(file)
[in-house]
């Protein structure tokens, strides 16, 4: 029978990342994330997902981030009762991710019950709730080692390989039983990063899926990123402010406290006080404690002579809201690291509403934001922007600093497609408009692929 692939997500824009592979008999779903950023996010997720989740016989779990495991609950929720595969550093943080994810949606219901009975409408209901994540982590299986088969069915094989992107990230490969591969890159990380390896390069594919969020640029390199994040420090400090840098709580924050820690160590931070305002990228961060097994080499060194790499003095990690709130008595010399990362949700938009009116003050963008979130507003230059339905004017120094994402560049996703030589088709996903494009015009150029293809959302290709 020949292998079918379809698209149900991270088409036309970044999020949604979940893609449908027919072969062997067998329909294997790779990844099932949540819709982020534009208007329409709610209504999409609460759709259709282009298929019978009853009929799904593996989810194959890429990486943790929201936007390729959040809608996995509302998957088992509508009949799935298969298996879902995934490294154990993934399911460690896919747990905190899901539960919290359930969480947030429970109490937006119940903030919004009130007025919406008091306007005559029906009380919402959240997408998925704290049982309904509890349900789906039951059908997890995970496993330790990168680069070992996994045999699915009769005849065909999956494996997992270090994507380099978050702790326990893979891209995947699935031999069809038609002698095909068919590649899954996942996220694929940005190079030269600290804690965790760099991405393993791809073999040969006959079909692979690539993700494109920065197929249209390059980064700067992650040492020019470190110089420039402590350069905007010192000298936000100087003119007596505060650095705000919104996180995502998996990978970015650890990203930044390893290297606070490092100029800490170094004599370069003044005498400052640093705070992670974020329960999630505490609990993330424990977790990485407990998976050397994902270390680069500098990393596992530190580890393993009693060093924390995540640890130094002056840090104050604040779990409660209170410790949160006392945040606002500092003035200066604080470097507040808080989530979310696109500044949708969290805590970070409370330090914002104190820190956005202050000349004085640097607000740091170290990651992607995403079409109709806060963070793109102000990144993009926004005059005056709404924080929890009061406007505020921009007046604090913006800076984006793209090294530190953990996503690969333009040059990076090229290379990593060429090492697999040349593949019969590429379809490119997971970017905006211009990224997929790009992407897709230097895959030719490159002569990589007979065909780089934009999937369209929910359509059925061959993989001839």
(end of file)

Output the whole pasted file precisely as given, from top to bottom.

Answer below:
[in-house]
């Protein structure tokens, strides 16, 4: 029978990342994330997902981030009762991710019950709730080692390989039983990063899926990123402010406290006080404690002579809201690291509403934001922007600093497609408009692929 692939997500824009592979008999779903950023996010997720989740016989779990495991609950929720595969550093943080994810949606219901009975409408209901994540982590299986088969069915094989992107990230490969591969890159990380390896390069594919969020640029390199994040420090400090840098709580924050820690160590931070305002990228961060097994080499060194790499003095990690709130008595010399990362949700938009009116003050963008979130507003230059339905004017120094994402560049996703030589088709996903494009015009150029293809959302290709 020949292998079918379809698209149900991270088409036309970044999020949604979940893609449908027919072969062997067998329909294997790779990844099932949540819709982020534009208007329409709610209504999409609460759709259709282009298929019978009853009929799904593996989810194959890429990486943790929201936007390729959040809608996995509302998957088992509508009949799935298969298996879902995934490294154990993934399911460690896919747990905190899901539960919290359930969480947030429970109490937006119940903030919004009130007025919406008091306007005559029906009380919402959240997408998925704290049982309904509890349900789906039951059908997890995970496993330790990168680069070992996994045999699915009769005849065909999956494996997992270090994507380099978050702790326990893979891209995947699935031999069809038609002698095909068919590649899954996942996220694929940005190079030269600290804690965790760099991405393993791809073999040969006959079909692979690539993700494109920065197929249209390059980064700067992650040492020019470190110089420039402590350069905007010192000298936000100087003119007596505060650095705000919104996180995502998996990978970015650890990203930044390893290297606070490092100029800490170094004599370069003044005498400052640093705070992670974020329960999630505490609990993330424990977790990485407990998976050397994902270390680069500098990393596992530190580890393993009693060093924390995540640890130094002056840090104050604040779990409660209170410790949160006392945040606002500092003035200066604080470097507040808080989530979310696109500044949708969290805590970070409370330090914002104190820190956005202050000349004085640097607000740091170290990651992607995403079409109709806060963070793109102000990144993009926004005059005056709404924080929890009061406007505020921009007046604090913006800076984006793209090294530190953990996503690969333009040059990076090229290379990593060429090492697999040349593949019969590429379809490119997971970017905006211009990224997929790009992407897709230097895959030719490159002569990589007979065909780089934009999937369209929910359509059925061959993989001839």